But you can’t do that without having a brand first. Your brand provides all the ingredients – a persona, core values, purpose, emotion. This is what people connect to.

The focus of the website design itself is on the target audience, not the business. The goal is to communicate the brand messaging in a way that challenges the visitor to action. Now, not later.

Often, your website will be the first impression people get of your business. It should enhance your expertise and the quality of your products and services. Unfortunately, not all business owners design their websites with this in mind.

But you don’t have to be like them.

BRAND: The Secret Formula

Yes, load speed and graphics are important if you want to design a website. But before you upload the first image, post your mission statement, or hire an SEO expert, there is something else you must know.

The secret formula of every branded website, of course.

Boldness

Brands are known for boldness, to go where the rest have never gone before. They’re industry leaders, innovators, and they didn’t get that reputation by accident.

And you don’t need a billion-dollar marketing budget to be one of them.

As you develop your website, experiment, try new things. Don’t be afraid to stand out and stand up. Let your audience know you’re there to lead them where they want to go. They have problems, you have solutions.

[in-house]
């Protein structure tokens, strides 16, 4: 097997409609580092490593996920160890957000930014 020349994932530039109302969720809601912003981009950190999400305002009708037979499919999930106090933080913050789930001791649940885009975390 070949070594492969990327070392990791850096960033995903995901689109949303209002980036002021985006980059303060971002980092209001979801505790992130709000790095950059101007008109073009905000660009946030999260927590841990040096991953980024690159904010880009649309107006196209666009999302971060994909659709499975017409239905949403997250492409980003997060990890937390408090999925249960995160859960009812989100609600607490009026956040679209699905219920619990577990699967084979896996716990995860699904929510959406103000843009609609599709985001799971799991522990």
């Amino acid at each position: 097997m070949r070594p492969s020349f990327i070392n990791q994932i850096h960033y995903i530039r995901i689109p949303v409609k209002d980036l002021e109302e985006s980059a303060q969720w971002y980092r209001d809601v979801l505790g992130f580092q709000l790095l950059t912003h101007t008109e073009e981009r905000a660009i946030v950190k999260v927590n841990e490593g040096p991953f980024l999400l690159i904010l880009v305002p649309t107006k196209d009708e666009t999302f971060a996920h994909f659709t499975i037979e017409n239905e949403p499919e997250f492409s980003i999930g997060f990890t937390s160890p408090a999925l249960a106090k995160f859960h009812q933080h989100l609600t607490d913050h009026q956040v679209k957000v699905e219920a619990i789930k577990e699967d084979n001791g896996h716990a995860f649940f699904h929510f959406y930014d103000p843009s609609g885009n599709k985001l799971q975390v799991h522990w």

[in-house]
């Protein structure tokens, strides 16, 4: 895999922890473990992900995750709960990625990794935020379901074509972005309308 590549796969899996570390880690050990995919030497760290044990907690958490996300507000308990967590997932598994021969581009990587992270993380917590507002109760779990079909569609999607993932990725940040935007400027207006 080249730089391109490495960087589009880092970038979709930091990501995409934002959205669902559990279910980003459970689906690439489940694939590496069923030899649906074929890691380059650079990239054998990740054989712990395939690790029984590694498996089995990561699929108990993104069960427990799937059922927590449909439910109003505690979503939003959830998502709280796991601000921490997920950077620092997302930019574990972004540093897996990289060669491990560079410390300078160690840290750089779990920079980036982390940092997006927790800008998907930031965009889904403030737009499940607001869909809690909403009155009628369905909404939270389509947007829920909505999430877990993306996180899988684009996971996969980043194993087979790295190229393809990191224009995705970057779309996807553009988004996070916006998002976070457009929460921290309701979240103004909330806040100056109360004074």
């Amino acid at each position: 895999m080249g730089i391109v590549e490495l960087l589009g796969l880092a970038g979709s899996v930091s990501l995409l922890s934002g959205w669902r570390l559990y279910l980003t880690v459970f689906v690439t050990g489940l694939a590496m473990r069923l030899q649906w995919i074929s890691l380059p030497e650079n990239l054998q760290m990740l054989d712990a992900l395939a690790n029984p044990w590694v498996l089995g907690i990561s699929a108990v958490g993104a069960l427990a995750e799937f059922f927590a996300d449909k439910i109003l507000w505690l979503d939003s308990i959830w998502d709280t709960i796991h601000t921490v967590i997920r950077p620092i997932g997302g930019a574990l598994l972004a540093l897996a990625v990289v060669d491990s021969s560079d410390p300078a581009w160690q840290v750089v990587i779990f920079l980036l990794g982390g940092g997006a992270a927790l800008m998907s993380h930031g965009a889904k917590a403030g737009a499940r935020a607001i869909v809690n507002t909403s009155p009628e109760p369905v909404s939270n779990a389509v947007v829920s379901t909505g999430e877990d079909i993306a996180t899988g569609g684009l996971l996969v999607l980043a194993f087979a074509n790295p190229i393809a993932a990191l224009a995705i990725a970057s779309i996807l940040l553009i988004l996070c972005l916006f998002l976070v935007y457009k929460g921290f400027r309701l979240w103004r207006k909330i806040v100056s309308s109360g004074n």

Relevance

Does your business make the world a better place? How? It’s up to you, the business owner, to let your audience know that what you do can make a difference.

Being relevant means knowing your audience. They need to know you understand what’s keeping them up at night. After all, if you can’t relate to them, you can’t expect them to care about anything you have to say.

Authenticity

The last thing the world needs is more manufactured empathy. People are cynical. They’re looking for the real deal.

Is that you?

When you communicate with your target audience, don’t be afraid to show them who you really are. You may own a business, but the business doesn’t have to be cold and uninviting. Let your brand persona come to life.